Taxes pay for things, or do they?

Discussion in 'Serious' started by Corky42, 18 Jul 2017.

  1. Disequilibria

    Disequilibria Member

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    Using the flow of funds equation broad money increases other things equal if the ΔG is greater than ΔT and is funded by printing, other things equal, however the bank of england controls the price of the money for controlling the inflation and the money supply so the increase or decrease is counteracted by a change in inflationary pressures leading to a change in interest rates and that controls inflation.

    Also the BoE doesn't finance government deficits.
     
  2. Corky42

    Corky42 What did walle eat for breakfast?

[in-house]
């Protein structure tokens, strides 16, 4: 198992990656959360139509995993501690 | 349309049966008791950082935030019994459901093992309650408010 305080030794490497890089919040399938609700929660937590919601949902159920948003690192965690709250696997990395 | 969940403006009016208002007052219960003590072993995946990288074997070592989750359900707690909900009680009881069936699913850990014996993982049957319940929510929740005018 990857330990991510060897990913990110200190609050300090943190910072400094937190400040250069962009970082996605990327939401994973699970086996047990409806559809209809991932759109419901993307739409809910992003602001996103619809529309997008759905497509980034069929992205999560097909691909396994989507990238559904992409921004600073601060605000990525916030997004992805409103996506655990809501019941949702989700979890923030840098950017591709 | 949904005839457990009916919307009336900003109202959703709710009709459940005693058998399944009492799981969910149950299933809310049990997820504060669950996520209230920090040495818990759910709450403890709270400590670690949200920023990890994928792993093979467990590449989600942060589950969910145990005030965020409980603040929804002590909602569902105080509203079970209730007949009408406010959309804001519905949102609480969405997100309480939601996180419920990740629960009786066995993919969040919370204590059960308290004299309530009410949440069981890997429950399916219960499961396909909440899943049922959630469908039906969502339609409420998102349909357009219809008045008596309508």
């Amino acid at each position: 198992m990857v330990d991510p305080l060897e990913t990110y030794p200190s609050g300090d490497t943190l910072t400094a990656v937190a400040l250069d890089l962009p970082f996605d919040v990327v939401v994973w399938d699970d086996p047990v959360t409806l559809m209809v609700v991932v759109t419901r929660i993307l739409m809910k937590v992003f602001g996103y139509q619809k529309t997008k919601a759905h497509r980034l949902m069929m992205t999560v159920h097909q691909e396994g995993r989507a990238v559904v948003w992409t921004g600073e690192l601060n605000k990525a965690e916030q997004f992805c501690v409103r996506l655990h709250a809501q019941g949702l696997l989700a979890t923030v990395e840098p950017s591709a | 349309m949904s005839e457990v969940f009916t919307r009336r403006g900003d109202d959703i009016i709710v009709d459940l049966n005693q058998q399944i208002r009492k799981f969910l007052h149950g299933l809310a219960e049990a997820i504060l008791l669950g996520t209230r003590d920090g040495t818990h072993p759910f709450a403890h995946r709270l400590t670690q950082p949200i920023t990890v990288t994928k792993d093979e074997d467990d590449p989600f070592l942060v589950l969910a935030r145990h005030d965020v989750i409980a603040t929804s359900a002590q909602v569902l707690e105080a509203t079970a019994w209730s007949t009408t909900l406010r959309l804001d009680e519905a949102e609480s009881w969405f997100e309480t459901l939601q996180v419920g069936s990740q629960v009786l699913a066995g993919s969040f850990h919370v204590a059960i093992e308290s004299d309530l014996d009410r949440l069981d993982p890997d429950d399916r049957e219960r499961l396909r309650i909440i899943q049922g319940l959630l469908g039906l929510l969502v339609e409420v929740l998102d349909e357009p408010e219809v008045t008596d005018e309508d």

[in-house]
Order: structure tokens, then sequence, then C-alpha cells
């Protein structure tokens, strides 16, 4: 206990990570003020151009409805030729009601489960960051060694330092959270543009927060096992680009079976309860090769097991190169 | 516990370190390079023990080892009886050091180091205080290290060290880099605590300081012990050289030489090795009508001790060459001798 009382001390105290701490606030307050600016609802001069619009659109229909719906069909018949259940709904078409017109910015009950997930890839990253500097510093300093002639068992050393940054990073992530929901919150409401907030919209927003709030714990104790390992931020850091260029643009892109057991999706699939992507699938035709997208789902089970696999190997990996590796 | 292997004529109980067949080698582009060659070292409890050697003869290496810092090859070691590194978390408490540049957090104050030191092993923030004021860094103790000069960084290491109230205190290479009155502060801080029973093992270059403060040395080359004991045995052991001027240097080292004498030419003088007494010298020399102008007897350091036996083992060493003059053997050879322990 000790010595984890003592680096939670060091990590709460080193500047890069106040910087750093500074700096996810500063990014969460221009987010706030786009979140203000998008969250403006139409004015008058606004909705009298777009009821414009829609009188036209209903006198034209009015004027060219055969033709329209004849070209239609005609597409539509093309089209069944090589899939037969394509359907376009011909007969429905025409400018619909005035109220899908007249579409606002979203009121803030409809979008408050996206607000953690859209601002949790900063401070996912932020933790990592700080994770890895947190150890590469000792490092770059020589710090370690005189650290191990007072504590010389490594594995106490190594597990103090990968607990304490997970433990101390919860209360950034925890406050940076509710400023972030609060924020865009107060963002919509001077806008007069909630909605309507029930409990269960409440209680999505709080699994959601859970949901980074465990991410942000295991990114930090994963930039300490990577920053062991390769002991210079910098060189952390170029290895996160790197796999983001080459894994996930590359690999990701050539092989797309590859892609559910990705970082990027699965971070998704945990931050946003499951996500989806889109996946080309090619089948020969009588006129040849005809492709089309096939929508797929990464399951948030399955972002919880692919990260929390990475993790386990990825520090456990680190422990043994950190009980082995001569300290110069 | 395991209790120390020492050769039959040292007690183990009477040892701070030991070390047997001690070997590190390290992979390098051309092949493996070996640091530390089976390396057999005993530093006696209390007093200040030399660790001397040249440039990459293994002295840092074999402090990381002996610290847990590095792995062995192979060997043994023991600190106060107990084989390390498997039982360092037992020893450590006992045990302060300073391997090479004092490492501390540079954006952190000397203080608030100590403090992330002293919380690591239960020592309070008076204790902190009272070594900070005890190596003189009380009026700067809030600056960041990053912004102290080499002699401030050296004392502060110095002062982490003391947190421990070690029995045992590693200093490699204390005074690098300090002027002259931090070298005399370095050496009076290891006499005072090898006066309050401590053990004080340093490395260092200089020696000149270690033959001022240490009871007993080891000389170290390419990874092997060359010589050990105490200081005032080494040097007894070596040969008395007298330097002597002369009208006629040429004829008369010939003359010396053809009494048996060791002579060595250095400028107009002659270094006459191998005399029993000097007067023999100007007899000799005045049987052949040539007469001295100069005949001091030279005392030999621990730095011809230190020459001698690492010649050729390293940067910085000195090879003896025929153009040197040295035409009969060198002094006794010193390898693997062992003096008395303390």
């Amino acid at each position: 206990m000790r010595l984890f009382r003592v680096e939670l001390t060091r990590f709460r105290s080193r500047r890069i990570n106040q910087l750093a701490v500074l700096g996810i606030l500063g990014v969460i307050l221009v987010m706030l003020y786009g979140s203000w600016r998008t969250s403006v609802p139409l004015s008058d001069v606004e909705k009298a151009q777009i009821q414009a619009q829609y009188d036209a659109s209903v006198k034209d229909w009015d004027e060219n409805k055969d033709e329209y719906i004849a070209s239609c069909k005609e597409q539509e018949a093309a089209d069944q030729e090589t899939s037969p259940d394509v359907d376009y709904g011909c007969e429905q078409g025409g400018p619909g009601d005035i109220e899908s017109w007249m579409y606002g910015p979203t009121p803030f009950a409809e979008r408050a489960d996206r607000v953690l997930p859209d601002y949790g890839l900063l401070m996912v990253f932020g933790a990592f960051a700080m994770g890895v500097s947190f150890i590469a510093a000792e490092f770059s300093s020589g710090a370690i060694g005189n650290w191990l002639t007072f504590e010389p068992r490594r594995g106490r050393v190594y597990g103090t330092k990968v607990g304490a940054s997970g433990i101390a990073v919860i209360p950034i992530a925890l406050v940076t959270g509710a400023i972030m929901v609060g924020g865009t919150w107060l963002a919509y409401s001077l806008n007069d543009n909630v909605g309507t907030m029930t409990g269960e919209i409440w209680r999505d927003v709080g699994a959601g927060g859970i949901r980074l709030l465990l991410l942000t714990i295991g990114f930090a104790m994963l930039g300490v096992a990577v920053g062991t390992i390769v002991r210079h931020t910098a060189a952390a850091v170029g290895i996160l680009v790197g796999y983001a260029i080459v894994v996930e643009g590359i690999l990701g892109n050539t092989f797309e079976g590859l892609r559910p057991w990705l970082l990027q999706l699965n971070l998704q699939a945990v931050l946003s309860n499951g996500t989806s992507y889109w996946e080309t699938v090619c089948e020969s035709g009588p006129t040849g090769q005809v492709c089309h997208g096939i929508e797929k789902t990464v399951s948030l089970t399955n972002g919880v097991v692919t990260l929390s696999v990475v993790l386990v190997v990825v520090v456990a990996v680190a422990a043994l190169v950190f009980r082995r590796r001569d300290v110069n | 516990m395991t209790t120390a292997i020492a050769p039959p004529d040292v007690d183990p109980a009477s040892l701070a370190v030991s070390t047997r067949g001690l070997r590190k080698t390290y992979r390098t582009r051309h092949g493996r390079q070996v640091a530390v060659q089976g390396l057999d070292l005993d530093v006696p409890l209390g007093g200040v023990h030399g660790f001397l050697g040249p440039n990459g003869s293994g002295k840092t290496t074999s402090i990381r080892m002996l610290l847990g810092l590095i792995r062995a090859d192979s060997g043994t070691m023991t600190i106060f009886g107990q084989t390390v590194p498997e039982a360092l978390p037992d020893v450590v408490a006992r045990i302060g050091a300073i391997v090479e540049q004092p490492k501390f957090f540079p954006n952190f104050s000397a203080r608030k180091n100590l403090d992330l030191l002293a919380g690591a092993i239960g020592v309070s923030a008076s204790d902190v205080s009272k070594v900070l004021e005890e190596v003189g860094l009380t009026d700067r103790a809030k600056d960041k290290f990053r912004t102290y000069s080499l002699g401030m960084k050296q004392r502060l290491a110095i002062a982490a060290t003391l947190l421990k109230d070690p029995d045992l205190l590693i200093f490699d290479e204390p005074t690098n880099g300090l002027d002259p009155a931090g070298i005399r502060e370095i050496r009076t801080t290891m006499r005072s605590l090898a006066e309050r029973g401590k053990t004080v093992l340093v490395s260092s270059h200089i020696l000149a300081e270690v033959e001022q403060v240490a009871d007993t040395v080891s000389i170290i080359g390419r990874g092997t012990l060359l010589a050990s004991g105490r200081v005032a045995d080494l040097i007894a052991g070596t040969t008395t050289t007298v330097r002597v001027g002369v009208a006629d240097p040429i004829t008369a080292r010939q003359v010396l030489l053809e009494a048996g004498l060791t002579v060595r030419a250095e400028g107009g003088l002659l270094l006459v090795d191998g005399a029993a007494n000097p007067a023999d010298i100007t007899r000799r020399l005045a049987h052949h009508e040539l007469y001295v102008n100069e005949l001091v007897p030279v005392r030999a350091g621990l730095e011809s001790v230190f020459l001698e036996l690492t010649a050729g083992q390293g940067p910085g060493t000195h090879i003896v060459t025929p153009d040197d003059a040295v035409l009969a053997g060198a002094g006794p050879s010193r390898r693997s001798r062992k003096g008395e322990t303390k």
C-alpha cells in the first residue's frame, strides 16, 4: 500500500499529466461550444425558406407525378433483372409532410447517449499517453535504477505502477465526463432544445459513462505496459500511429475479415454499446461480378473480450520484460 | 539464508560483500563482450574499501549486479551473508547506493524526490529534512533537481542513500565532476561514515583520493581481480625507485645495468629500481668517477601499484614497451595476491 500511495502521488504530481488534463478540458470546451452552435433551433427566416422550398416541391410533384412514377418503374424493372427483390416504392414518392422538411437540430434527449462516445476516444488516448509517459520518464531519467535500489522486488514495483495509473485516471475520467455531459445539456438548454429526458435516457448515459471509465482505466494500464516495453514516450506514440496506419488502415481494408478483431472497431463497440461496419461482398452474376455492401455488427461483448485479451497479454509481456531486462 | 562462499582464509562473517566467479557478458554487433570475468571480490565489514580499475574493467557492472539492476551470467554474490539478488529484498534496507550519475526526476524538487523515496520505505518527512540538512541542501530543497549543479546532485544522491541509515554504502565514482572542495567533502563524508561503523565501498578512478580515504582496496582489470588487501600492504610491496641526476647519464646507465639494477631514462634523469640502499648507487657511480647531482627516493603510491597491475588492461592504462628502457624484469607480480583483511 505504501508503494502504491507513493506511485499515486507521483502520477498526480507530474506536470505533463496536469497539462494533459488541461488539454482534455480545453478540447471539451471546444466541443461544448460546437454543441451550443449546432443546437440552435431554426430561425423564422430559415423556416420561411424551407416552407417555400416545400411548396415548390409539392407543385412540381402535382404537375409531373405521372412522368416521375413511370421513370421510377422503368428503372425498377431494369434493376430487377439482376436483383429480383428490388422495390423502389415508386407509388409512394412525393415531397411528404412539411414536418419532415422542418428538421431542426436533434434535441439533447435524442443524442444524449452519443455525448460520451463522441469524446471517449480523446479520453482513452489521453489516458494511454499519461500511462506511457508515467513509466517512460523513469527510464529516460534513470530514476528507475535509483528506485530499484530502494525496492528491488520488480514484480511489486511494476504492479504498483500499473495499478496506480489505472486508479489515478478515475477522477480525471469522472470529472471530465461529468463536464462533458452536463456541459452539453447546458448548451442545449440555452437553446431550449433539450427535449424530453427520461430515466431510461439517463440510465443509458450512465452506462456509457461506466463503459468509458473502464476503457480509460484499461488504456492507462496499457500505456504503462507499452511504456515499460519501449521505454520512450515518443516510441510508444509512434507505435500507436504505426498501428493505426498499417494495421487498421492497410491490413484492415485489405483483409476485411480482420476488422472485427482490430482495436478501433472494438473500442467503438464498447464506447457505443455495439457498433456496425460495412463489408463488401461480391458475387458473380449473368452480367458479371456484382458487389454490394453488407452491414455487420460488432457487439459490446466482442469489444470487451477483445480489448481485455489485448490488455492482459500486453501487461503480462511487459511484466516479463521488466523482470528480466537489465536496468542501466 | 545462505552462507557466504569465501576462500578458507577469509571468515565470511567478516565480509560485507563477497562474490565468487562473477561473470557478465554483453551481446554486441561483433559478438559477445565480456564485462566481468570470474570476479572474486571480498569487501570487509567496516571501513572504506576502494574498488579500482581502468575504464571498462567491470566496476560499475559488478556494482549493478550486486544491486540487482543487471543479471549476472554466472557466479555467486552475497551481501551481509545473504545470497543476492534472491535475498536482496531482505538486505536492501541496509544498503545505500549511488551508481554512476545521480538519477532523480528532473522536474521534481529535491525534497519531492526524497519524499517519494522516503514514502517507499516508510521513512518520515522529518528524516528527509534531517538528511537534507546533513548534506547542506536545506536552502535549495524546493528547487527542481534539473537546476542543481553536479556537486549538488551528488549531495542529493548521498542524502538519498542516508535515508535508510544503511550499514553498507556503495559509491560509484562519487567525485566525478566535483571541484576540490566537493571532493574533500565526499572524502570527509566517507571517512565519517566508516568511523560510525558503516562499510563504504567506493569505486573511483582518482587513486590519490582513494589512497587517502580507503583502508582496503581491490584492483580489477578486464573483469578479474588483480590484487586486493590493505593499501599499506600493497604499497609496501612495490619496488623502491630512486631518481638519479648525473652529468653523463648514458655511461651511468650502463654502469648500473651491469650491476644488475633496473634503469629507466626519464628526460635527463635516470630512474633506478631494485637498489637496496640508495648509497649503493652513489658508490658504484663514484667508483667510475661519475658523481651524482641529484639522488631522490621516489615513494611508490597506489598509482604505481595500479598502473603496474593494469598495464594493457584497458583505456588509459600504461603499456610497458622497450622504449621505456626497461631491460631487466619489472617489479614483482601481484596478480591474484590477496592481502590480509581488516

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    This analogy is getting just as confusing and convoluted as the real world, can't we just drop it.

    Let see if i can cut through it a little, your initial thought experiment proposed that we each had half the 200-unit monetary supply, yes? The thing is i have no need for your monetary supply, I'm perfectly happy to keep using my barter system, i did some work for the baker and he pays me in loaves, the builder did some work for me and i paid him in loaves.

    So i have no need for this newfangled monetary thing, maybe you need to create a demand for these £ thingies, maybe if you threatened to lock me up if i didn't contribute to your newly formed government and that you'd only accept contributions using these new £ thingies then I'd be forced in to using it, otherwise there's just no demand for these £ things and they're all but worthless.